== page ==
A local company is looking to help hospitals get personal protective equipment.
As hospitals run low on face masks and health care workers go into battle without shields, Strategic Factory, a one stop agency and manufacturing facility in Owings Mills that provides marketing, is rushing to provide these resources.
“We were sitting around looking at all our business drying up and everything closing up, thinking ‘We have to do something,’” said Keith Miller, Strategic Factory owner and parent to three Beth Tfiloh Dahan Community School students. Then, on March 9, they received an atypical request from one of their clients asking for face masks and sanitizers.
“It’s definitely strange,” Manager Kay Mamah said. “It’s not completely outside of our wheelhouse, but one of our company mottos is, ‘yes, yes, yes,’ so whatever a company needs, we find a solution.”
“‘Yes, yes, yes,’ is built into our DNA,” Miller agreed.
Because it didn’t make sense for the agency to make medical supplies in-house, the team at Strategic Factory leveraged its relationships with vendors to fill the need. They reached out to a vendor that had retooled its factory to make masks, and things spiraled from there. Strategic Factory found themselves matching requests for disposable gowns, face shields, alcohol wipes, sanitizer, thermometers, gloves, and quite depressingly, lots of “closed” signs.
Now, Miller said, 90% of the company’s revenue is coming from COVID-19 related products.
“We ended up opening a new line of business,” Mamah said. “I don’t expect that we want to go into medical equipment.”
Most in demand are face masks. On March 31, President Trump discussed the shortage and suggested Americans use scarves to cover their face while health care workers struggle with a low supply. The Centers for Disease Control and Prevention (CDC) has a list of recommendations to address the shortage, too, including limited use of the N95 masks and designated areas for use.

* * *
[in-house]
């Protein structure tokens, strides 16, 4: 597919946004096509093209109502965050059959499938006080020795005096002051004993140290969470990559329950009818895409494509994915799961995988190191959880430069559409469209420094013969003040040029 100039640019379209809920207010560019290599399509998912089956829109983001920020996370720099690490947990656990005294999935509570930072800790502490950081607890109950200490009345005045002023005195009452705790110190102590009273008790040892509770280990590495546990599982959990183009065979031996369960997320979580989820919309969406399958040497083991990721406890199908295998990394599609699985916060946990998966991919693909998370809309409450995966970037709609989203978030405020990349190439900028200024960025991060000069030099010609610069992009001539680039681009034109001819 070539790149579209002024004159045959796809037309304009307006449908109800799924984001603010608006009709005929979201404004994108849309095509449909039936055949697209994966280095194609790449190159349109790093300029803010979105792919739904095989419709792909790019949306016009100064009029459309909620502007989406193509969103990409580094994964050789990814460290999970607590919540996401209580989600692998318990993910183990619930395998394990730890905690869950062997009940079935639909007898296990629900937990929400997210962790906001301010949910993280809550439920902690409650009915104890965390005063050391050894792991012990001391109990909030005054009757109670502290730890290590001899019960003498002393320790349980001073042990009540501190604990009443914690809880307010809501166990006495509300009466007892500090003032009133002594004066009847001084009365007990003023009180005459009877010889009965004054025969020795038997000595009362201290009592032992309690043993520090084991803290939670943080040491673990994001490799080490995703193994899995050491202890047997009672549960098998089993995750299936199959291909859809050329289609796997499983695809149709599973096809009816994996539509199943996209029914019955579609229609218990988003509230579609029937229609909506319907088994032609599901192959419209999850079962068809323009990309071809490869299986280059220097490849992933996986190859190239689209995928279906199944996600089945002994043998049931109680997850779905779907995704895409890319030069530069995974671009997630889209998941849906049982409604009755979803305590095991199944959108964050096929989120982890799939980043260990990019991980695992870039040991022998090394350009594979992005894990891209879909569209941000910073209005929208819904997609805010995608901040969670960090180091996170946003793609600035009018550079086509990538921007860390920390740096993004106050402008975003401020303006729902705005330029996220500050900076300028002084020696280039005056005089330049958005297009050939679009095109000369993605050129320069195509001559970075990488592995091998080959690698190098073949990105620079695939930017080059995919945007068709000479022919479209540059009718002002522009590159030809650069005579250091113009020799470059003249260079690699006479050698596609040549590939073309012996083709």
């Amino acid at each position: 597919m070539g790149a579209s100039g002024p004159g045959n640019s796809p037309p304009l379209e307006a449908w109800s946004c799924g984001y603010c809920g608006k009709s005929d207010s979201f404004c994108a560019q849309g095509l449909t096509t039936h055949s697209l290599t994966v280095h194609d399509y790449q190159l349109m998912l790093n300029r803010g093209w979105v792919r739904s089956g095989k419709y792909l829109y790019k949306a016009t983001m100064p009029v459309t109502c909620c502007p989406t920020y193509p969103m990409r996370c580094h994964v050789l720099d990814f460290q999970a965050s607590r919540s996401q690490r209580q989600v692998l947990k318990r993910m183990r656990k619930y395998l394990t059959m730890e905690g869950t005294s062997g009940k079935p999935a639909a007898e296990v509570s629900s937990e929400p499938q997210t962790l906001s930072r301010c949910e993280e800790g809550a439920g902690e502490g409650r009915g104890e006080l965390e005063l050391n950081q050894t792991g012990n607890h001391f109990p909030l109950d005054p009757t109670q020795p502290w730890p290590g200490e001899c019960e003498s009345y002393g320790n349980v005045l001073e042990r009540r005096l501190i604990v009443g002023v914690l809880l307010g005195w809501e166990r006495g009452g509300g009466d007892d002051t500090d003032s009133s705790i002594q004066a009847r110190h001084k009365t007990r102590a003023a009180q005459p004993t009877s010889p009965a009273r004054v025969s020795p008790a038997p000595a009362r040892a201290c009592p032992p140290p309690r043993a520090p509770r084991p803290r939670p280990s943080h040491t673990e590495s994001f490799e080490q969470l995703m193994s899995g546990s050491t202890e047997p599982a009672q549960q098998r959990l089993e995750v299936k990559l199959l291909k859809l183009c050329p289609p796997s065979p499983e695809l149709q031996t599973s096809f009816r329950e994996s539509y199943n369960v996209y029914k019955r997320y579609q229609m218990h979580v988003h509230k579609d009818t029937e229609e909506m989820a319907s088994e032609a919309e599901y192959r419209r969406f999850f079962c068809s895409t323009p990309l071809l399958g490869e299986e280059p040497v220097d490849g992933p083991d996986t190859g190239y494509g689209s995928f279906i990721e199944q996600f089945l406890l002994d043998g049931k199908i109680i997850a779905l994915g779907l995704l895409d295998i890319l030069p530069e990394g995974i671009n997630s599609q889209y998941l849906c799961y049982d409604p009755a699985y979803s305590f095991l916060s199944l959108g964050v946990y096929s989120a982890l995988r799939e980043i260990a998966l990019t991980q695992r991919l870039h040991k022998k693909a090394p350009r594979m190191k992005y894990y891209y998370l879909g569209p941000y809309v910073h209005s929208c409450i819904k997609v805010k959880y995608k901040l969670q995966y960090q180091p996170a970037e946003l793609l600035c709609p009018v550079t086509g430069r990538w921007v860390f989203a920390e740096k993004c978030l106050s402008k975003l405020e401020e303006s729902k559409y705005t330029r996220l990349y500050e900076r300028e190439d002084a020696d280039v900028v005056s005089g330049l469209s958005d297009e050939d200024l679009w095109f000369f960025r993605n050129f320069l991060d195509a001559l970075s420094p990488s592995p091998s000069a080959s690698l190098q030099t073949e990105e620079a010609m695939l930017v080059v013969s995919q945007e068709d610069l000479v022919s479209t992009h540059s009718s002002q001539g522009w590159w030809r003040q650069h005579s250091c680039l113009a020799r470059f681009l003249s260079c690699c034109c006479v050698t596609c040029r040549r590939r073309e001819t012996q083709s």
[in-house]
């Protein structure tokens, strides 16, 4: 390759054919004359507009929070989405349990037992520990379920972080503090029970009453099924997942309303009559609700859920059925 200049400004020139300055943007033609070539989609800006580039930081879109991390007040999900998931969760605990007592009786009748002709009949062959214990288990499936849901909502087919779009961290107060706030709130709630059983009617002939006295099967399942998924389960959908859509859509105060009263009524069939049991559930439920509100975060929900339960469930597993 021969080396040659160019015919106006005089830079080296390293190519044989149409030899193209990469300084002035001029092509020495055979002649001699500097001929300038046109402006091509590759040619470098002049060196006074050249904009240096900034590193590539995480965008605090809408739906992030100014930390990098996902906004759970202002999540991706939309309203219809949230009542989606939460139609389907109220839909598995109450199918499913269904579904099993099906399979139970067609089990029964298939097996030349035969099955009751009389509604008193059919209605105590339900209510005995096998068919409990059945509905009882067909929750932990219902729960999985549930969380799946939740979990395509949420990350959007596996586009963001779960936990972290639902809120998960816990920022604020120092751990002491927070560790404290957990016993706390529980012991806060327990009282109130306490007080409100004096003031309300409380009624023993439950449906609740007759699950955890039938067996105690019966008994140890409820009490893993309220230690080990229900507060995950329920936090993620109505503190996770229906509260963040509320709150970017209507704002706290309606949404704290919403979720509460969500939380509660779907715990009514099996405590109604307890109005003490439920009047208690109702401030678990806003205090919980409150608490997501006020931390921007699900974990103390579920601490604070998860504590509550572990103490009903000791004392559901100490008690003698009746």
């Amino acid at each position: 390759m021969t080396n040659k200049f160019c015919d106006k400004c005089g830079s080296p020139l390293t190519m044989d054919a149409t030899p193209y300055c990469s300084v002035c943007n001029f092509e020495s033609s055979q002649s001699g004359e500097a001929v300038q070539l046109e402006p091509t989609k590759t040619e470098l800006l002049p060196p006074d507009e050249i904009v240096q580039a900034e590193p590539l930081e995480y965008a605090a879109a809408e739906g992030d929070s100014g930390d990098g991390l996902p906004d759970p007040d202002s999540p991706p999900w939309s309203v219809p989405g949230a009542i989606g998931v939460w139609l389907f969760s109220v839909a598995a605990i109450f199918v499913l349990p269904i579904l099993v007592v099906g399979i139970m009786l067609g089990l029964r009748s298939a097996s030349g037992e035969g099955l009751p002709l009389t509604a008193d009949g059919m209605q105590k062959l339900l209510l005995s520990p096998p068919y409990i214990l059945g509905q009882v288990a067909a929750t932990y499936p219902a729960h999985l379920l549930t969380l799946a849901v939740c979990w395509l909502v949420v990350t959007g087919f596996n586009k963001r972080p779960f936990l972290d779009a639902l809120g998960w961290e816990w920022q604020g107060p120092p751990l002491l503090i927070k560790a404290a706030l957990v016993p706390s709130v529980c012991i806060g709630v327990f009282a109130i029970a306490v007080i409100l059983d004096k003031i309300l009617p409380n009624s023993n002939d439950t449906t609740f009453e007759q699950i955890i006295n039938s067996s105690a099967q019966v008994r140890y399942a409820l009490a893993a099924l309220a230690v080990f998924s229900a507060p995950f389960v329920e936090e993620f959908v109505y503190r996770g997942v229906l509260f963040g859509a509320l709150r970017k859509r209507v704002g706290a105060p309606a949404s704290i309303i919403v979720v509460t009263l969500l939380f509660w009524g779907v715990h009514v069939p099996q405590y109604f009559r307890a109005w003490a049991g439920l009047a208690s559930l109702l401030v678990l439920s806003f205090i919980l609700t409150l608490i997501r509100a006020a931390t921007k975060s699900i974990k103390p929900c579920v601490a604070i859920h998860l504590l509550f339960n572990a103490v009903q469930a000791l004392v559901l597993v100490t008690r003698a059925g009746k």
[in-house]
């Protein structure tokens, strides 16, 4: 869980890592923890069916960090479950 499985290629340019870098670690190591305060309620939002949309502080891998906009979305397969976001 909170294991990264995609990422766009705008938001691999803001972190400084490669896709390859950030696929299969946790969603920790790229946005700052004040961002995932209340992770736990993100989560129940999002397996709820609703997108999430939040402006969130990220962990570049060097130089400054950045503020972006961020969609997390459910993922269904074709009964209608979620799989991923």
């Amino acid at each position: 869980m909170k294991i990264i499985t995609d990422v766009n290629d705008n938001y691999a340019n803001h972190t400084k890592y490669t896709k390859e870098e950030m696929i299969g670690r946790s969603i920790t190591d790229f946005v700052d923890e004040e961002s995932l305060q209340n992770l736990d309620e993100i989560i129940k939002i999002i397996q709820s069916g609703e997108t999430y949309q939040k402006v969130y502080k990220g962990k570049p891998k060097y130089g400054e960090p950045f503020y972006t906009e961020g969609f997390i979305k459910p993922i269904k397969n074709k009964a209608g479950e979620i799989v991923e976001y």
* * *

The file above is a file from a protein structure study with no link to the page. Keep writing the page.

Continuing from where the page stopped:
Miller said they are struggling to keep up with supply, but not because he is concerned that there is a shortage of product. “I am worried about the supply chain. Delivery times are slower,” he said. “Everything will be produced but it will take longer because there’s more disruption.”
While the first order was delivered within 10 days, Mamah said that, now, production time takes two to three weeks.
“It’s always a concern that supply could run out, though we’re hopeful that new players have come into the industry,” said Mamah. She gets notifications daily about new vendors with new products; however, most of them she cannot use because their products have not yet been approved by the Food and Drug Administration.
The panicked atmosphere is a stressor to this.
Another concern is pricing.
“Unfortunately the pricing has been changing,” said Mamah. “The first orders were standard prices, but the demand has increased and while we were able to keep prices low last week and leverage with the vendors, we’re working through a significant price change that just came in.” For now, larger orders are cheaper.
The company is working to keep the supplies affordable by combining orders. “We may have a crew of 500 who want masks, so we combine that with a larger order of 2,500 for fire department so that we still get the aggregate pricing,” said Mamah.
Most customers are hospitals and those in the food industry. Within the last three weeks, Strategic Factory has seen more than 500 companies reach out. Some individual first responders have reached out too. But the more customers they can find, the cheaper their products will be, so they are reaching out to the community.
Mamah advises people to be wary of agencies who reach out to customers personally. She has heard of people from New York selling individual masks for $20 to $25. FDA-approved masks usually come in vacuum-sealed packages of 10 to 20, so customers should be careful of individual masks. Furthermore, she pointed out that New York does not even have enough masks for its own health care workers.
Miller advises other companies to keep up communication, and “If anyone knows anyone in need, please let us know. We’re as desperate as everyone else to keep our business afloat and are doing all we can to help where we can.”
He hopes everyone stays positive because “as crazy as it sounds, there is still a lot to be grateful for.” Looking at the community, he is inspired.
“Humanity as a whole is becoming a whole lot more kind, accommodating, and understanding,” he said. “That is something the Jewish community has always exhibited which is something beautiful to see continue in a time of crisis.”